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Workers Hit Pay Dirt—PayScale Index Reveals Big Growth in Energy Sector

Tess C. Taylor, CPC, PHR, SHRM-CP, PayScale Senior BloggerFrom the blistering cold Natural Gas plains of the Northwestern US to the oil rich marshes of the Southeastern US, thousands of job seekers arrive daily in search of good paying jobs. The good news is that unemployment numbers have plummeted in the final quarter of 2015 (down to 5.1 percent nationally) and in states like California, North and South Dakota, Texas, North Carolina, and Florida – jobs in the energy sector are plentiful.

The Q4 PayScale Index revealed that after falling for the first 3 quarters in 2015, wages are also up for mining, oil and gas exploration jobs—a big recovery in the final part of the year with a 1.6 percent quarterly wage growth. This is despite a crash in crude oil prices that occurred earlier in the year. As of this article, the cost per barrel of oil hovers around $40, which is less than half of last year’s prices of $90-100, so the wage increase is somewhat unusual.

There could be several factors at play here:

  1. The job market has turned in favor of skilled workers in the oil, mining, and other energy occupations, therefore employers are increasing salary to attract and retain the best.
  2. Employers are enjoying the lower cost of production and transportation of oil products, so they are funneling some of the added revenues to improved employee wages and benefit programs.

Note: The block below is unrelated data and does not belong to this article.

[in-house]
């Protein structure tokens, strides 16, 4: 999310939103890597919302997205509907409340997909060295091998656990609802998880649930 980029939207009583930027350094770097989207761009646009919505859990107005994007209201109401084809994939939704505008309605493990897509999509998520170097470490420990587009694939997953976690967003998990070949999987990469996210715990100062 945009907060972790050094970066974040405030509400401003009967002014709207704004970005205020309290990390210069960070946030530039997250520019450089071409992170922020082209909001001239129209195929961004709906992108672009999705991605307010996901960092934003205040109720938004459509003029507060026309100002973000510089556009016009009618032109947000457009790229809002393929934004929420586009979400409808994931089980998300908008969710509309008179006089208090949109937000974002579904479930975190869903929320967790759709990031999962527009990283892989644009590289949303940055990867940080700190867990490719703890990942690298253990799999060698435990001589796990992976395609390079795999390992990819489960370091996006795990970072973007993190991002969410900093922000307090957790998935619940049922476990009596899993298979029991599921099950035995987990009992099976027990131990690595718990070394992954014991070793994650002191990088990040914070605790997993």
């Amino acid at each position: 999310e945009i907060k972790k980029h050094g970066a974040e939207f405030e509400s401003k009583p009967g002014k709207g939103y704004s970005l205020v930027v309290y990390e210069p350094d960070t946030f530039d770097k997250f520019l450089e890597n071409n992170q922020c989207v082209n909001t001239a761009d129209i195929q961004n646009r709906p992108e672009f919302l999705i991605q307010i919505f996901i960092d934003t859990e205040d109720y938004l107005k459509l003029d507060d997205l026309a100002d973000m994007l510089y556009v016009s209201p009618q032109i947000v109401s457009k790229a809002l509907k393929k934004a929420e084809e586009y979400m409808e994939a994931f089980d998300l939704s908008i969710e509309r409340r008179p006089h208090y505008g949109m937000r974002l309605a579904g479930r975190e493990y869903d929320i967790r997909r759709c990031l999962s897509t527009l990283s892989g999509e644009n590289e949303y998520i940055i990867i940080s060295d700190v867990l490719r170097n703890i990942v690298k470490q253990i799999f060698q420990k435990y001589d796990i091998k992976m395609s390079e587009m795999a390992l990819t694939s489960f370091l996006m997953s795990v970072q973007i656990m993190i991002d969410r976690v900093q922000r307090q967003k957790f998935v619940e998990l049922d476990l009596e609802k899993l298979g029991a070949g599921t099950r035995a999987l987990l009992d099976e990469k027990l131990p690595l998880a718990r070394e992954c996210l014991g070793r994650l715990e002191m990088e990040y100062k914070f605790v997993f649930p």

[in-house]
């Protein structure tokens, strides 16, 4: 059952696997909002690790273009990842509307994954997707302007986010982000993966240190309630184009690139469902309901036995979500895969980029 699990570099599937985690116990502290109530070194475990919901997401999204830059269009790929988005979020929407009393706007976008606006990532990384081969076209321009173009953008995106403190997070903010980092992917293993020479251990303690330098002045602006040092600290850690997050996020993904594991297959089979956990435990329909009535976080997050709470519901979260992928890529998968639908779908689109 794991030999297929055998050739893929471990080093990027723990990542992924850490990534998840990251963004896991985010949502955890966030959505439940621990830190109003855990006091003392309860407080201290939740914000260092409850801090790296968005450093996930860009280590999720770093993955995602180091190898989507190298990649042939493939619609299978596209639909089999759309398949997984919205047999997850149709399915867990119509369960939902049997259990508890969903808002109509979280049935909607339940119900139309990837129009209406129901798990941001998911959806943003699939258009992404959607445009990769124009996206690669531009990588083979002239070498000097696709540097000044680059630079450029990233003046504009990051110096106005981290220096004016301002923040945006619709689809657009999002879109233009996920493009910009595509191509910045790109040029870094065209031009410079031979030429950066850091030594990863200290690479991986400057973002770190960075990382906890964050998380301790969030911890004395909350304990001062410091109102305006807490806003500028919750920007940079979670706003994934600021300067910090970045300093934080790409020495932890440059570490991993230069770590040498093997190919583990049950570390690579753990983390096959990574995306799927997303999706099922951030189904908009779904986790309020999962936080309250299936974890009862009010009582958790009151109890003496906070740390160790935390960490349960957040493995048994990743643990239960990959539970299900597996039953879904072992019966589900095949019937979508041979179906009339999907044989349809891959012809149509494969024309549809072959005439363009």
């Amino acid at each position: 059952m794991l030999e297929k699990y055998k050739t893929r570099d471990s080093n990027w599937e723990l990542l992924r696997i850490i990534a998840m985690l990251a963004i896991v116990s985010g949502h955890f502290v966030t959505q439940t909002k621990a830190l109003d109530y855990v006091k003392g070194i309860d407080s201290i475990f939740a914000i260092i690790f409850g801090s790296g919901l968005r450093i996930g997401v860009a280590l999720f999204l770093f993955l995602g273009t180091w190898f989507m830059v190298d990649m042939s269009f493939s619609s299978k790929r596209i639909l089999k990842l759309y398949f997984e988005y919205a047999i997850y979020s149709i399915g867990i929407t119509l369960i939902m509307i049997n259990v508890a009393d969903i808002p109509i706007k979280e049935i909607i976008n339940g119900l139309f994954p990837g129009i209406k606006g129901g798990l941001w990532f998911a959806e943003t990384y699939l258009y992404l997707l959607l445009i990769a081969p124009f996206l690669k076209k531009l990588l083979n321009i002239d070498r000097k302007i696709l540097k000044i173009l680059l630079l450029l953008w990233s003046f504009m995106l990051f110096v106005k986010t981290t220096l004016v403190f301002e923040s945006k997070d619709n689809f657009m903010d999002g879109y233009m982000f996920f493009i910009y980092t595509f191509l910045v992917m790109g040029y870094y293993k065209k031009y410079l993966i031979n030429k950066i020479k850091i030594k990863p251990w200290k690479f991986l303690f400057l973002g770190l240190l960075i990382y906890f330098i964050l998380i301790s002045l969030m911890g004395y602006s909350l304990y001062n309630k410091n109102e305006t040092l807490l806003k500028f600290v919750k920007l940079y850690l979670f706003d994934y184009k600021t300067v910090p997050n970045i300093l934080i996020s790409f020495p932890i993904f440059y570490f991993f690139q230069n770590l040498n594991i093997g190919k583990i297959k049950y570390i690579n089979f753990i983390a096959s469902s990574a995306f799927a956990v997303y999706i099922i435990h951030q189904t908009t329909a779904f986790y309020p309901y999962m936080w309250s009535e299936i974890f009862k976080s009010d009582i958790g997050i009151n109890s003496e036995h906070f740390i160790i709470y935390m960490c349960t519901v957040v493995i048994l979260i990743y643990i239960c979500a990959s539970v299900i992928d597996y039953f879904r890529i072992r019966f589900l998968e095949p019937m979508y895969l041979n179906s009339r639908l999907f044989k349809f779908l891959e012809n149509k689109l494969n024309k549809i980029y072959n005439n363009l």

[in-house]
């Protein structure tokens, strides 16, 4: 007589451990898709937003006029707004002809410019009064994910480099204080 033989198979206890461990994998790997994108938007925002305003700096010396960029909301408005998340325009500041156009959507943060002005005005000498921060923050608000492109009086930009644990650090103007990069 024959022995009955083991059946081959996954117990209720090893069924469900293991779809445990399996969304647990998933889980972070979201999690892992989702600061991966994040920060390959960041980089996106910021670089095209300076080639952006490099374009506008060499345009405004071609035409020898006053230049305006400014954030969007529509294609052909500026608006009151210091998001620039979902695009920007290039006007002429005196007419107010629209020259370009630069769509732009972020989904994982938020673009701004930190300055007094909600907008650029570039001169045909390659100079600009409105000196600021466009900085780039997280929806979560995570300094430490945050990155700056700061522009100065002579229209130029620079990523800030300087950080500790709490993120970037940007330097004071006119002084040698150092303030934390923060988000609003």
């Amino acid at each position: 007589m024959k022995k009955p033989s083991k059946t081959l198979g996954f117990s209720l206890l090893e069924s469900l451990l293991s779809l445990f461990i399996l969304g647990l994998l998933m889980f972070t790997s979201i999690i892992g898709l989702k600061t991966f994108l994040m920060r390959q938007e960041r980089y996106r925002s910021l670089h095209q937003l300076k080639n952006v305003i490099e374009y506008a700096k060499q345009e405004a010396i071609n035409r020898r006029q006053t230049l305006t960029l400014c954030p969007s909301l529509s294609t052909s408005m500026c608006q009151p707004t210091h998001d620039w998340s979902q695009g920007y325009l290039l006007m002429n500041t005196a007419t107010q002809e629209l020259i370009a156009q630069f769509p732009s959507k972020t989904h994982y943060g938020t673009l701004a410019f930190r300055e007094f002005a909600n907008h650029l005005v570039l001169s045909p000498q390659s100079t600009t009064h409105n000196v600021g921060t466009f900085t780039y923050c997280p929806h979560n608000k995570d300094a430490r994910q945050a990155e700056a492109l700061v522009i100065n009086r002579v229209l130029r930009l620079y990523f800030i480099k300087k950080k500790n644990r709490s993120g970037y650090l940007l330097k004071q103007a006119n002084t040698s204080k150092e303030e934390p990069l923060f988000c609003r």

In either case, the Q4 PayScale Index predicts that wage growth for mining, oil and gas are still in the red. Wage increases are slightly below last year’s numbers (-0.2 percent) and so experts are watching to see what will happen in the coming months. In some regions, such as Houston, a city typically known for oil production, wages for workers fell by as much as 0.9 percent, which could signal trouble ahead for others. The great “oil boom” in the Dakotas is on hold as companies await oil prices to return to higher rates.

According to CNN Money, there is promise in other energy related careers, such as the solar energy market, which has increased jobs more than double-fold in the last five years. As compared to the some 17,000 new extraction jobs added in that time period, the solar energy market has created 35,000 jobs (20% increase from 2014). Companies in the solar energy field are desperate for skilled labor to fill an ever-increasing need for employees to meet the consumer and commercial demand for alternative power sources.

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Additionally, shale natural gas production, which is far easier and cheaper to mine, has continued to outperform other types of mining and oil extraction methods. A study conducted by PwC on behalf of the National Association of Manufacturers forecast the addition of some 1 million new jobs in this area of energy manufacturing by the year 2025.

We are hopeful that the hard working folks in the energy sectors will continue to experience above average wages and job growth in 2016 and beyond. Be sure to keep checking back as we release quarterly updates to the PayScale Index.

Tess C. Taylor
Read more from Tess C.

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